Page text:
by Katherine Simon As Vento Aureo draws closer and closer to its conclusion, the stakes keep rising higher. Not only are we at the last minor villain fight before the final showdown with the big bad, but the part also recently had its first major character death in Abbacchio. To quote a certain recent blockbuster that also features superpowered people trying to take down a murderous meme-spawning megalomaniac, “we’re in the Endgame now.” In the aftermath of Abbacchio’s death, Giorno, Bruno, and Trish attempt to piece together the clues left behind by the impression Moody Blues left on the rock. After failing to trace the evidence back to anyone, an anonymous source calls them from their computer to tell them that he knows how to defeat the boss, who he refers to as Diavolo. While Team Bucciarati is skeptical at first, the mysterious man explains that he knows about Diavolo’s time-skipping abilities, which isn’t something he’d know if they were in cahoots with each other due to the boss’ secretive nature. They then agree to meet their new ally at the Roman Colosseum, but not before he explains the origins of the Stand arrows and how they can be used to defeat Diavolo. Essentially, Stands were discovered sometime in the late 1970s after a meteorite hit Greenland and a deadly virus was discovered within it. Those who survived the virus were gifted the power of a Stand, which leads to one person creating arrows from the meteorites in order to easily transfer Stands. It’s also explained that if used on someone who already has a Stand, the arrow could potentially develop the Stand into something much more powerful, which is how the anonymous man plans to defeat Diavolo. One of the most interesting things about this episode is that this is the first time the origins of Stands were really elaborated upon in all of Jojo. When Stands were first introduced in Stardust Crusaders, their origins and how they were passed down was mostly unknown outside of a handful of characters just inheriting them. Diamond is Unbreakable did a bit more to explain how people got Stands in the first place by introducing the concept of Stand arrows, but it wasn’t until Vento Aureo that we really knew how the arrows came to be in the first place. It’s kind of weird that the origin of the series’ main gimmick was kept a secret until just recently, but honestly, that just makes finding out the mystery behind it much more fun. Also, there was a nice little nod to the Stardust Crusaders cast during the explanation of Stand arrows, which was cool to see since the Part 3 gang were the first Stand users we got to know and grow attached to in the series. While Team Bucciarati is heading towards Rome, Diavolo, who was keeping tabs on the gang from afar, orders Doppio to call upon the two most dangerous and sadistic members in all of Passione: Cioccolata and Secco. When the gang arrives at a small village near Rome, they try to wait for the intoxicated men in the area to leave before moving any further. However, things start to go south quickly when the men are being eaten alive by a strange grey mold. Suspecting that this is the work of an enemy Stand user, Mista draws his gun and notices that his hand has also been infected. As the substance begins to spread to the rest of Team Bucciarati, it’s revealed that the infectious mold was the result of Cioccolata using the ability of his Stand, Green Day. Do you remember what I said earlier about Cioccolata and Secco being the most sadistic members of Passione? Well, I wasn’t kidding. Before joining the gang, Cioccolata was a surgeon who enjoyed slowly killing his patients and also worked at a retirement home where he drove the residents to suicide. He enjoyed seeing his victims suffer so much that he would record their deaths. Secco was a former patient of Cioccolata, and after somehow surviving his torture, they ended up teaming up and eventually became one of the most destructive duos in all of Passione. It’s clear that Araki was trying to write the most hateable villain he could with Cioccolata, and by golly did he succeed. In a series filled with multiple antagonists that have murdered animals on-screen just because they could, Cioccolata still manages to be one of the most despicable Jojo characters if only because of how much joy he takes in hurting his victims. Very few antagonists in the series actively get euphoria from the act of killing, which makes Cioccolata even creepier in contrast. Not to mention that medical malpractice and elder abuse are all unfortunately very real issues that occur fairly often in real life, so it’s much easier to get angry at him than some of the more cartoonishly evil Jojo bad guys. If there’s one word I could use to describe this episode, it’s loaded. This is easily one of the most exposition heavy episodes in the part thus far, as a lot of time is spent explaining important plot details and backstory that will play a bigger role in the story later (mainly the stuff about Stands and Cioccolata’s backstory). While the info dumps are nowhere near as egregious as something like Naruto since the information is actually interesting and helps move the plot along, there is definitely a lot of information to process in this episode that might feel a bit overwhelming for some. That isn’t to say the episode is completely lacking in action, far from it actually. There’s a lot of tension going on during the lead up to next episode’s Green Day fight, with the gang seemingly unable to escape the deadly mold until they find out getting to higher ground will stop it from spreading. Funnily enough, Green Day does share a lot of similarities with Fugo’s Purple Haze, both being Stands that infect their victims with flesh-eating organisms by spreading it through the air. Considering that Fugo was originally meant to be a traitor early on in the story, it wouldn’t be all too surprising if this was where the Purple Haze fight was supposed to happen and Green Day was made to act as a substitute. It’s very plausible given the circumstances surrounding the story, but we won’t know until Araki officially says anything on the matter. Aside from that, there’s a lot of great little moments throughout the episode. Doppio’s phone ability continues to be comedy gold, and I absolutely lost it when he handed back a little girl’s toy phone after he used it to have a serious conversation with Diavolo. It was honestly one of the cutest moments in the series and it’s from the alter ego of the guy who tried to kill his own daughter. The visuals are solid as usual, with the effects on Green Day being a huge stand-out in particular. There’s something about the animation on the mold that works exceptionally well and the effects around the Stand give it somewhat of a grimy feeling that fit the creepiness of its user. Though if I may go on a bit of a tangent, Green Tea might be one of the worst English Stand name changes ever in a part full of awful translated names. I get Viz Media not wanting to face the wrath of Billie Joe Armstrong, but you couldn’t have picked a less threatening name for this thing if you tried. Though on the plus side, changing Oasis to Sanctuary might be one of the best things ever because now instead of being a reference to the band Oasis, it’s now a reference to the main theme of Kingdom Hearts 2, which to me is a far better association because Utada Hikaru actually makes good music.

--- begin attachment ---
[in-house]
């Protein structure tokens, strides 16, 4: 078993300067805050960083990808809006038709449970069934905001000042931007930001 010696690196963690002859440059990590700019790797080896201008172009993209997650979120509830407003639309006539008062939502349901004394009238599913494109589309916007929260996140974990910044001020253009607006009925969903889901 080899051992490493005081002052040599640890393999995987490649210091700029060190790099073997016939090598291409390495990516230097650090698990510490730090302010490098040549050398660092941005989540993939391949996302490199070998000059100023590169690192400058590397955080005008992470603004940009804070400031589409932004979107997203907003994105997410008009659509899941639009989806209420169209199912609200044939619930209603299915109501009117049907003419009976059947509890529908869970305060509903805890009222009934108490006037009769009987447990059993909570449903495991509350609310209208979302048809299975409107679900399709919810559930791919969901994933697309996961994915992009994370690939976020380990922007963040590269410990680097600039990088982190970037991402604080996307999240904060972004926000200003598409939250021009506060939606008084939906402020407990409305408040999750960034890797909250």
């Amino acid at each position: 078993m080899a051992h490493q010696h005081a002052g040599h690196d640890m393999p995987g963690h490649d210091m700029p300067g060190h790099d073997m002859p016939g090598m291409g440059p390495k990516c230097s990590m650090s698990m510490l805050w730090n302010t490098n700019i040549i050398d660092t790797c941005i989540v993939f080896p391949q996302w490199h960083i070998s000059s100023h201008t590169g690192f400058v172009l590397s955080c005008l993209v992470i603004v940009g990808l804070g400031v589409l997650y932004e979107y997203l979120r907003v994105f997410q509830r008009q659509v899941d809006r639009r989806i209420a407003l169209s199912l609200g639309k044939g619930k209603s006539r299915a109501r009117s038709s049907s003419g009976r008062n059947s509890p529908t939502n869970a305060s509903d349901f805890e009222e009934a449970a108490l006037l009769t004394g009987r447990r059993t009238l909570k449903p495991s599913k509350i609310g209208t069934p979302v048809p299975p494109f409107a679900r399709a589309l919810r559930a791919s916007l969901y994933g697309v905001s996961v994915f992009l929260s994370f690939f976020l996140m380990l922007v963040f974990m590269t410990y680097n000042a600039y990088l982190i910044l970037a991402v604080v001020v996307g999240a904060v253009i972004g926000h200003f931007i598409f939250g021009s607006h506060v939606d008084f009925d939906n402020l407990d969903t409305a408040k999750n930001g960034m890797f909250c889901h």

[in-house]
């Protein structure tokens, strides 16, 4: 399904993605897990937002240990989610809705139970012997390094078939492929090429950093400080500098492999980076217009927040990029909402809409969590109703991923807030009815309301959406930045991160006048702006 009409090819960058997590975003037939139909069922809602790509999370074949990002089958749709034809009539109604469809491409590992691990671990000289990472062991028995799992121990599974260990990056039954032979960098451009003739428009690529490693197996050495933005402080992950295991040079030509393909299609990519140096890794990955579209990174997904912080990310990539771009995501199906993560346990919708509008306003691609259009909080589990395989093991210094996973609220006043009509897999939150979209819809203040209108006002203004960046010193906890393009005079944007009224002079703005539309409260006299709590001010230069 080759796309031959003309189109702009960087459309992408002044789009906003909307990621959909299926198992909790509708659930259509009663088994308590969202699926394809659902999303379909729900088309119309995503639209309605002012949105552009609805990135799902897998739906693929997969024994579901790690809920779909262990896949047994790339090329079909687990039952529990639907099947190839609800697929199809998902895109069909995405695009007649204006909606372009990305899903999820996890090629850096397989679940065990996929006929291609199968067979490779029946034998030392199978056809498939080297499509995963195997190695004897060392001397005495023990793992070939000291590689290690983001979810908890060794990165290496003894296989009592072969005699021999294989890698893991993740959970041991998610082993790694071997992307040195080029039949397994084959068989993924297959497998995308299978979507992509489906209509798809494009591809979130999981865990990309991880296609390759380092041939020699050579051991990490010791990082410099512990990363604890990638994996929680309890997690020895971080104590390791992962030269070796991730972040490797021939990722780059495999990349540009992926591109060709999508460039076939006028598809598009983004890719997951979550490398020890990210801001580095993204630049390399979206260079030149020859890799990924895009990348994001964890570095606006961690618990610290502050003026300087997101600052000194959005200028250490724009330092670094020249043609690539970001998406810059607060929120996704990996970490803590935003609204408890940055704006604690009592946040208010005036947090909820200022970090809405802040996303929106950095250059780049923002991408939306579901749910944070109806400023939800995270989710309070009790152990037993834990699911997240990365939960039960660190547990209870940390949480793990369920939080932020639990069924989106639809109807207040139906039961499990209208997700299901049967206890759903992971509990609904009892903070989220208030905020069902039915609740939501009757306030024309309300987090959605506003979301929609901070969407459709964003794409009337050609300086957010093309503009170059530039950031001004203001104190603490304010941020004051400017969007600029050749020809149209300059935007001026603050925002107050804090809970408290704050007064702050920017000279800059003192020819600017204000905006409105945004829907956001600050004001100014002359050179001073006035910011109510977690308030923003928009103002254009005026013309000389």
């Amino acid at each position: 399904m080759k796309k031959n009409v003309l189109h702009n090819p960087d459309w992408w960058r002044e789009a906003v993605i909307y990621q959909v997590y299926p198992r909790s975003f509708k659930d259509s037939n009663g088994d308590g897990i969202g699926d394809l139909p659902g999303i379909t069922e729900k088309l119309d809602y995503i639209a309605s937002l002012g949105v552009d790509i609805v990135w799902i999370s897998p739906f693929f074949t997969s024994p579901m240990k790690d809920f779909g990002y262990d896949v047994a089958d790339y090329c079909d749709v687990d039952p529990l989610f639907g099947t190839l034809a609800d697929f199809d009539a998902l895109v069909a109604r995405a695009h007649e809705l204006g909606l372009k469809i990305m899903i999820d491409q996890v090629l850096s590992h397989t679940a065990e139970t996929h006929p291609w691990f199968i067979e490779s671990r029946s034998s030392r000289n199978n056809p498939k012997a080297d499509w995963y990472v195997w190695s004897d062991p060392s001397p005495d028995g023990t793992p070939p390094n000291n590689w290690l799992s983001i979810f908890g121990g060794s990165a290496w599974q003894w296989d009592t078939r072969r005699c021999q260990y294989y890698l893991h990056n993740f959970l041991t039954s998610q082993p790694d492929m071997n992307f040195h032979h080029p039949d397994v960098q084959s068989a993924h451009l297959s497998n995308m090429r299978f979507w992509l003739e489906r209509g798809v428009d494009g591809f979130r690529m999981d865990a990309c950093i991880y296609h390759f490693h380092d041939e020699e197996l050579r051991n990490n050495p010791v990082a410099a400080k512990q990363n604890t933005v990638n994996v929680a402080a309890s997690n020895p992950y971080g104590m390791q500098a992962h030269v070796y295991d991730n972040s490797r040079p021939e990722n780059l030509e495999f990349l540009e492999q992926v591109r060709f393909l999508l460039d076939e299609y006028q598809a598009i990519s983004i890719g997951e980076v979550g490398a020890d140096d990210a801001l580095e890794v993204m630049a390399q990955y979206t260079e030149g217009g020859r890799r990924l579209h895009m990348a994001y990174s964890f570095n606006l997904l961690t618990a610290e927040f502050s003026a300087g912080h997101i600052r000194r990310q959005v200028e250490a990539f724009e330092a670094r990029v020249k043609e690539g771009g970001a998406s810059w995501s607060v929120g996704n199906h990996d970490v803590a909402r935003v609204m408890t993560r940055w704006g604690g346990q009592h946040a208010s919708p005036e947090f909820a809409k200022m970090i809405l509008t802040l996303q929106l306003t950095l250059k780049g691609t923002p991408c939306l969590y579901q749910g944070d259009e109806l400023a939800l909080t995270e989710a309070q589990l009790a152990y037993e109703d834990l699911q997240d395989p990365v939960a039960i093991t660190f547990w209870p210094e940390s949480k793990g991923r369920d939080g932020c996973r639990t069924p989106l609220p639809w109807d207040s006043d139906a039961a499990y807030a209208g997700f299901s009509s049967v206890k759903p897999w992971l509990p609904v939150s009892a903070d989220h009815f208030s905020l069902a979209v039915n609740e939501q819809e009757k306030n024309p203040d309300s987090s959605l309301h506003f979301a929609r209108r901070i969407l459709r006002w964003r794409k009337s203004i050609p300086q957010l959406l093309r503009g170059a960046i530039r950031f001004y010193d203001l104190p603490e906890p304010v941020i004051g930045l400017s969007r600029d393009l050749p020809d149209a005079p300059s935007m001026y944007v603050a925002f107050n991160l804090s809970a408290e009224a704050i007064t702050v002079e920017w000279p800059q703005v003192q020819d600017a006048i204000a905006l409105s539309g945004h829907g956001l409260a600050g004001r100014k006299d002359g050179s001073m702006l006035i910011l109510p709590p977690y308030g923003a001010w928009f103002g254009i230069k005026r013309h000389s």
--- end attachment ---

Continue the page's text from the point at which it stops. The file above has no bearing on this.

Images: Crunchyroll Featured Image: Jojo Animation